Our bit by bit projects are wrapping up – wow! We did a load of laundry on the boat and the process went off without a hitch. Check. The watermaker is working and a flush cycle several days after the initial unpickling went off without a hitch. Check. The anchor and all of its chain was lowered and brought back into the boat with the new windlass without a hitch. Check. Discovering new Happy Hours tonight came off without a hitch. Check. Friends on neighboring s/v Cecilia Marie introduced us to the White Tarpon Happy Hour…and the finish of the Daytona 500. Holy cow – one, whole roasted chicken for $6…amazing – now, that’s finger food.
We love our life afloat but sometimes we can feel a bit isolated with land and cruiser friends miles away. But then we receive a commiserating email or an accomplishment shared or a random meeting on the docks and the miles melt away. Jay and Jialin were passing through and spotted Barefeet across the docks – ahoy! The last time we saw these guys was in the Exumas of the Bahamas last year. It was a fun time to catch up…and peekapoo pooch Windy is as adorable as ever. Smooth seas.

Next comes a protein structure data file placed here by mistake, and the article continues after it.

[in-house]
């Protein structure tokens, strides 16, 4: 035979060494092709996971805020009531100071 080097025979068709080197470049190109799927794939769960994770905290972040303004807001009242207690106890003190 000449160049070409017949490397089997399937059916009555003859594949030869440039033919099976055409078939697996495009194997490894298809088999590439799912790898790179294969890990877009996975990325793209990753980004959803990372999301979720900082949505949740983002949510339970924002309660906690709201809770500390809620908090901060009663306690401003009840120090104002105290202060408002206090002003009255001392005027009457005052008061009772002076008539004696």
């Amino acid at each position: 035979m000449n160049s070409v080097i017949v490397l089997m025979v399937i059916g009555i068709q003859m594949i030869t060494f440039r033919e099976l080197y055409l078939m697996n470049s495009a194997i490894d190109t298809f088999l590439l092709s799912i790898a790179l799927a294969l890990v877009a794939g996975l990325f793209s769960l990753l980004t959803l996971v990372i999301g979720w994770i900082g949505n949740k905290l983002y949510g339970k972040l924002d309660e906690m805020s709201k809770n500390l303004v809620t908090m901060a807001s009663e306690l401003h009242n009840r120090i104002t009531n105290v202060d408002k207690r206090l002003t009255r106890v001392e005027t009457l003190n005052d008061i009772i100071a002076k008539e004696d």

Back to projects (2/19). Today, it was drying out bilges for (hopefully) the last time and dissecting the shade and screen on the hatch over our bed. A few screws and washers were needed so it was a couple of trips to Cubanos Hardware. Plus, I needed a bucket for our deck hose because the current one is deteriorating from so much sun and heat. The Cubanitos said – we have a bucket for you. And indeed they did. It is awesome! There is a rope handle on top for easy gripping and an integrated handle on the bottom for easy tipping. Brilliant! As I returned for my second round of parts I gushed that the bucket is the perfect size for the space – thrilled that it is a keeper. They asked what my husband thought about me being so excited about a bucket. I said he was thrilled (but I am a bit nervous about being so thrilled about a bucket - tee, hee, hee). Civilized sized projects led easily into fresh orange juice and vodka sundowners with steak nachos on the top deck. We love checking out the sunset harbor theater of boats.